I must match the language of the song to the dialogue of the character – Gulzar
There is something that touches your heart when you meet people like Gulzar. Sometimes it’s his very Sufi like being – dressed in all crisp whites, his smile, his silence or even how he remembers people he has met for a short time. It could be his aura or the effect of having read his poetry, books or his many songs. It could be a sum of many things but one thing is constant – the feeling that they don’t make people like that anymore.
A wonderful lyricist, poet, writer and director, Gulzar has seen music evolve from transistor to Iphone/itunes age and though rooted in his world, he keeps up and continues to influence, motivate and work with the younger generation of musicians. The music composers Shankar Ehsaan Loy of his recent film Kill Dil vouch for the comfort level he creates with the people he works with.
Deconstructing the role of a lyric writer he says, “A lyricist is like any other technician in the film.”
He adds, “Like there are several takes with the lighting and for the actors in front of the camera, similarly there are multiple drafts and amendments of the songs. It has to be taken in that spirit.”
Gulzar reveals that when he is writing songs for any particular film his inspiration comes from the script of the film alone. He says, “I am not writing an independent poem. What I am writing is drawn from the characters and their relationships. The hero in this film is very different and the relationship they share is very enticing.”
Giving an example of a song he has composed that was filmed on Govinda, he says he had to bring about the pain and cruelty in equal measures because he has brought up the two kids (Ranveer Singh and Ali Zafar) in the film. “My muse is created in understanding how do you tackle that relationship between Govinda, Ranveer and Ali. The instigation and creativity entirely lies there.”
Gulzar feels that normal love songs picturised for a couple are easy compared to the challenge in writing words for ‘more complex characters’.
In one of the songs, ‘Sweeta…’ which is sung by Adnan Sami, one also hears Gulzar’s voice. Ask him how he agreed to use his voice, he says, “In the composition of the song, Shaad wanted to start with an adlib and even the music directors agreed to do the same. They worked out a form by which before the music starts, it was necessary to have a certain adlib narration. Hence I wrote those couplets matching to the song. And that’s how I decided to use my voice for the song. It was completely Shaad’s decision. When it becomes Shaad’s discretion and he is keen on it, it is welcome. I admire his work.”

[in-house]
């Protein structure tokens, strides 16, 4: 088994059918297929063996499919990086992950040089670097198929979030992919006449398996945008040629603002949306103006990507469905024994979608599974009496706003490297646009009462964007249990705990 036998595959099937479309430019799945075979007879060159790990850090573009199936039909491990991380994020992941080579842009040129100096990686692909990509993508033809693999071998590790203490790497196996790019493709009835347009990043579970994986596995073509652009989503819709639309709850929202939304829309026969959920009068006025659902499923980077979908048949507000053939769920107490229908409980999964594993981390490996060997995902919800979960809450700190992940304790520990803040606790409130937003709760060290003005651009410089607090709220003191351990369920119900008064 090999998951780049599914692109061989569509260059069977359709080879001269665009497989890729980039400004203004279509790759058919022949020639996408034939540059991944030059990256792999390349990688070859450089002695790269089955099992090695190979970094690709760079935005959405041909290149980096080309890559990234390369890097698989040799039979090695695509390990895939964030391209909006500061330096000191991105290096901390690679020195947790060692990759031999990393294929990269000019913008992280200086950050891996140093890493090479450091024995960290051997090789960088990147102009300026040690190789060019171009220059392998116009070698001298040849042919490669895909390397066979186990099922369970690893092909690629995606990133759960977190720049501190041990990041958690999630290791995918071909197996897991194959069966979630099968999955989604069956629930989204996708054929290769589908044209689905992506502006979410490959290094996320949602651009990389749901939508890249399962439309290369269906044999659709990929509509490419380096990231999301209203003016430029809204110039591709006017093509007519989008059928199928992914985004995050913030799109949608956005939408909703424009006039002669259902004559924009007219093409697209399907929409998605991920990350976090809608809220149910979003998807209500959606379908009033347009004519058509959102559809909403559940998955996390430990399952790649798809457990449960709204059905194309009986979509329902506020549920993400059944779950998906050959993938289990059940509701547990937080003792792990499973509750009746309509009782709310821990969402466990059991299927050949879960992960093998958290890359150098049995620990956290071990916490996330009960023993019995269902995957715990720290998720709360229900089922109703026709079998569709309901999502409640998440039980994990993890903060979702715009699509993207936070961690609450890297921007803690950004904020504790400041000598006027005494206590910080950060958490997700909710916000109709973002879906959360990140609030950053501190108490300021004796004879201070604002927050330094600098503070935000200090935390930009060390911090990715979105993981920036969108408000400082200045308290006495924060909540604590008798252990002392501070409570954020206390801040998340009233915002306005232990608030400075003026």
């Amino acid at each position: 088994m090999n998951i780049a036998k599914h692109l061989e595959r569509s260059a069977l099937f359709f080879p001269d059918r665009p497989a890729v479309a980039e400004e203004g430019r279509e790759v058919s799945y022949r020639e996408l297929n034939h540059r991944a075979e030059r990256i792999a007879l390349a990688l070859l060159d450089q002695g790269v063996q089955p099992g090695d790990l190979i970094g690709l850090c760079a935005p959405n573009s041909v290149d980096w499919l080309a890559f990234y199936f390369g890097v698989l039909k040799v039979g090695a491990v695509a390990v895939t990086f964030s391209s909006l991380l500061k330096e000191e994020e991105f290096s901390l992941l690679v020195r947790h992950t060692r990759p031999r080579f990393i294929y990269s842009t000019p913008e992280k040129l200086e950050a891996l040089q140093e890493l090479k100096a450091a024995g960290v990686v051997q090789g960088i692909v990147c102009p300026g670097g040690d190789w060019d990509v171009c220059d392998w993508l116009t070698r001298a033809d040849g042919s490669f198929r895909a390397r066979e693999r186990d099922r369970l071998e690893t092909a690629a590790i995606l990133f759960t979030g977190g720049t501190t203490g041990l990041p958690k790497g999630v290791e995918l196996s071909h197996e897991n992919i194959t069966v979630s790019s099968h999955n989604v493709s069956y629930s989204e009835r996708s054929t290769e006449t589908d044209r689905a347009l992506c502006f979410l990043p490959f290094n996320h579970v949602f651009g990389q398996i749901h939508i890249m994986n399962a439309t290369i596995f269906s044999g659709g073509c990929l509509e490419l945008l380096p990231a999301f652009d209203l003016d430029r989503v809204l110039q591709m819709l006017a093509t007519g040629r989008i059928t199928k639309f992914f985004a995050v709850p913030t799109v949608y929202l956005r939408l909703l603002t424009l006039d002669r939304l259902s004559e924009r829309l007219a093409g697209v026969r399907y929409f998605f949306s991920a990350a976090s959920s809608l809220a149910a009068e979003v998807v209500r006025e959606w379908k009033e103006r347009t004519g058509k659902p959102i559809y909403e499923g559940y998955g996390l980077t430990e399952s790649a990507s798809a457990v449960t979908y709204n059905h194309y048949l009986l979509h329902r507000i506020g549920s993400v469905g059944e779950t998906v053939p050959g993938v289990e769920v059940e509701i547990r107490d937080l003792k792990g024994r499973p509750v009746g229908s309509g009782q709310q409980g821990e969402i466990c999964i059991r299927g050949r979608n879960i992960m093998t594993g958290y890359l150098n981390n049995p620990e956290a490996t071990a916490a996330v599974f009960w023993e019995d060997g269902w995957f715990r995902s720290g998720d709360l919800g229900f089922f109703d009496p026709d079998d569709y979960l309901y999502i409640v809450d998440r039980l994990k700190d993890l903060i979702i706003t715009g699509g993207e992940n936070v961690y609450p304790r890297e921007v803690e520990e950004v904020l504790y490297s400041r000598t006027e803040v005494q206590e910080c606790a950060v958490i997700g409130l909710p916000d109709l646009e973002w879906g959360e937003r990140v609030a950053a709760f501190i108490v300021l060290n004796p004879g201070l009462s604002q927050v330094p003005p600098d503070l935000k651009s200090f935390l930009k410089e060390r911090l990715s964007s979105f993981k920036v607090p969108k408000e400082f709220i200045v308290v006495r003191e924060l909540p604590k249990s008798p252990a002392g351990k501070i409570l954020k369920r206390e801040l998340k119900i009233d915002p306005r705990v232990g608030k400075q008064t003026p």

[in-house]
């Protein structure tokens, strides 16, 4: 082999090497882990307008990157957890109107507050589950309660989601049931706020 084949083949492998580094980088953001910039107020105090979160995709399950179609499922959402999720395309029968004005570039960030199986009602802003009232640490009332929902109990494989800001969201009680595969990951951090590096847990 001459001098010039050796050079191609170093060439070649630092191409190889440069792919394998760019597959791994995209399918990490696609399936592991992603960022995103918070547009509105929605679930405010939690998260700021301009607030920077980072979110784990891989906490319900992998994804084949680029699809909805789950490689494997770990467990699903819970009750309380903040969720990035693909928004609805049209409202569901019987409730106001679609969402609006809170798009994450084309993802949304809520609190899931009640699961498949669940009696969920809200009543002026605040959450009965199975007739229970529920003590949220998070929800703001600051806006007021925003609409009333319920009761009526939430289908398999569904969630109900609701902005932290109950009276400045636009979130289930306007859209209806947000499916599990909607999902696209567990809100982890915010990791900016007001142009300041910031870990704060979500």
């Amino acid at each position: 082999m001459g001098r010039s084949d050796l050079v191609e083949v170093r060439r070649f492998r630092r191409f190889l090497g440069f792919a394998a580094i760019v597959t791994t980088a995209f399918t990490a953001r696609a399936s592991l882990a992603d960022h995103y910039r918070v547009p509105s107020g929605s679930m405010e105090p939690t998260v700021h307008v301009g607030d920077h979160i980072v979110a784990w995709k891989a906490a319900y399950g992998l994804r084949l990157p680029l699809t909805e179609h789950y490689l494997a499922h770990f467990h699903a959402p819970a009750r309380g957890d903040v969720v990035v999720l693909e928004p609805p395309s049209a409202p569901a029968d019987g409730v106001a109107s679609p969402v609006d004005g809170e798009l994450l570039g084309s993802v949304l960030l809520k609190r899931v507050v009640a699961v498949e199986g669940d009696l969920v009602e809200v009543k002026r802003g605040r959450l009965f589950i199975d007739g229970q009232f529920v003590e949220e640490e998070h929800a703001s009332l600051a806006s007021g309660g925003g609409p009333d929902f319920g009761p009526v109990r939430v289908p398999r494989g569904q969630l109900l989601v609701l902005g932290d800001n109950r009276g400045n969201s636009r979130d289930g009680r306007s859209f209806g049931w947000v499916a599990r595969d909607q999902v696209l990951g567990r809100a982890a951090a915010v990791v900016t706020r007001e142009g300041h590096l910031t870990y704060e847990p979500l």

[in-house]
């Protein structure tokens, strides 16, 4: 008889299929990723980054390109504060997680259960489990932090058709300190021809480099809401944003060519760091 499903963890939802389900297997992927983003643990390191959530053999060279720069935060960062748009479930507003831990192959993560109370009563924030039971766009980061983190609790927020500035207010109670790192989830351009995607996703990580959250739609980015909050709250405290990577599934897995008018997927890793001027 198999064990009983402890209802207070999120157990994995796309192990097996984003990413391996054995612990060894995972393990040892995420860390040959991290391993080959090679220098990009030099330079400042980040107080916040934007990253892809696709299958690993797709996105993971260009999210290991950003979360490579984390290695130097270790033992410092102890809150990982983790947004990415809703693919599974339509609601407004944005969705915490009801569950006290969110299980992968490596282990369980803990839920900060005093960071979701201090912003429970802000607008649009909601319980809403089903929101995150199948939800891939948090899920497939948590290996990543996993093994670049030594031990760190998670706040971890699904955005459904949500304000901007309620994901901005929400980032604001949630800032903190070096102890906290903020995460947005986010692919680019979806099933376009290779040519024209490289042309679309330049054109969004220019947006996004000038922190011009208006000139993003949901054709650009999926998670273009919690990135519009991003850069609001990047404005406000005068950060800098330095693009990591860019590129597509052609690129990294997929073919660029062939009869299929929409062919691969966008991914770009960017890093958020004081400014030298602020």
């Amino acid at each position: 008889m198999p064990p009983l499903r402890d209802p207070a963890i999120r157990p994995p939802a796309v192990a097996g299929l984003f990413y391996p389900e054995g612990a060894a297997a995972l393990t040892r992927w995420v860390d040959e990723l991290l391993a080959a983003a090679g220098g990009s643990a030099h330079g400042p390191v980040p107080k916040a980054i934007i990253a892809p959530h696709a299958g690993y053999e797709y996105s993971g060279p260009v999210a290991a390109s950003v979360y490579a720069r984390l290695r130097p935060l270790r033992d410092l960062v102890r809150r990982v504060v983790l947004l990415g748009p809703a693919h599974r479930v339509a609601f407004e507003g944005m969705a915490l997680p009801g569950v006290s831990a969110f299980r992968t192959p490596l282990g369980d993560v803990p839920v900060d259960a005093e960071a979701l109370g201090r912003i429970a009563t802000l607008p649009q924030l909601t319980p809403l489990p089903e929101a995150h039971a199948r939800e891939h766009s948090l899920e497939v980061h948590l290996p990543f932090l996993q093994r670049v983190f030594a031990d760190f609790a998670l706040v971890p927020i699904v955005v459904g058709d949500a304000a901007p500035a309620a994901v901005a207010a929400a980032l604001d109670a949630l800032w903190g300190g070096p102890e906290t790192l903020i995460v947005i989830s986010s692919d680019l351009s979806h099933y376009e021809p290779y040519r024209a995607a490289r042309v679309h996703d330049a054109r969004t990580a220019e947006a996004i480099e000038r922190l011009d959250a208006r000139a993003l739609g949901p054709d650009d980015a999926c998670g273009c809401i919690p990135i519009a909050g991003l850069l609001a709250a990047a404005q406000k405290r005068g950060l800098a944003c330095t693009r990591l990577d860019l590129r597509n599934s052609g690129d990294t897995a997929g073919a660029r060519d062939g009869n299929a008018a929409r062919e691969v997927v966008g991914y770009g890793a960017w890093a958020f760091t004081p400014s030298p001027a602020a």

Gulzar has worked with Shaad on three films Saathiya, Bunty Aur Babli and Jhoom Barabar Jhoom before Kill Dil and is fond of the director’s work and yet he has never done any film with him or any other director without a full script in hand. He says, “I loved the title of the film.”
Talking about Shaad and the importance of a bound script even to create lyrics for a film, Gulzar says, “Shaad by principle works out his films before he starts. Before he begins filming, his scripts are ready from the first to the last word. And that’s what I like and respect about him. Whichever film you are associating yourself with, you must be well versed with the story and genre of the film.”
Having worked as a director on films like Aandhi, Hu Tu Tu, Maachis among others earlier, Gulzar says he understands the medium and goes with the script to create the lyrics of the songs. He adds, “Script is important to the characters too. Not every character will speak the same way and thus, every character cannot sing the same way. If every character is speaking differently, they are naturally singing distinctly. I must match the language of the song to the dialogue of the character.”
Ask him how he chooses the projects he works on in general or why he said yes to Kill Dil. Is it his previous working history with Shaad that gives him the kind of confidence he shows in his films? Gulzar replies, “When Shaad first approached me with the script, there were a few things I did not like. He reworked on the script of the film. That is what is sharing a script and sharing a film. Since I have shared this journey with him, I had a few reservations about the script. He agreed with me and accepted my opinions and that’s why he reworked on the script. When he got back to me with a revised script, I liked it very much.”
Raving about the film’s script Gulzar says, “The energy of his characters and the film latched me to it. This is Shaad’s specialty. In Bunty and Bubbly, his characters sold the Taj Mahal and his ability is that with the same conviction he sold the Taj Mahal to the audiences as well. It’s that kind of energy that I like in his films.”
Does Shaad too give him feedback and ask him to change lines when he deems necessary? “A director and a lyricist’s relationship is symbiotic. In songs also, a number of times I give out the story, I give out the lines and he reacts to it and asks me to change the lines. There are times we react on a tune by Shankar Ehsaan Loy. We often consider whether the songs are becoming too grim or it’s becoming too light. The songs are an expression of music; it is not about a bad tune or a good tune, a bad song or a good song. It’s about what matches with the film which equates to what matches with the situation,” says Gulzar.
He calls his music composers as “wonderful, spontaneous three musketeers. That’s the most beautiful part of working with them. Shankar is a problem to handle sometimes. When I give him a line, he will quickly make a tune and it’s easy to be swayed by his tunes. I have to be very careful, keep the words polished and intact because the tunes come so easily and so naturally to him. He asks me to change the words sometimes and whatever he creates goes so beautifully with the situation and the film’s flavour.”
– Priyanka Jain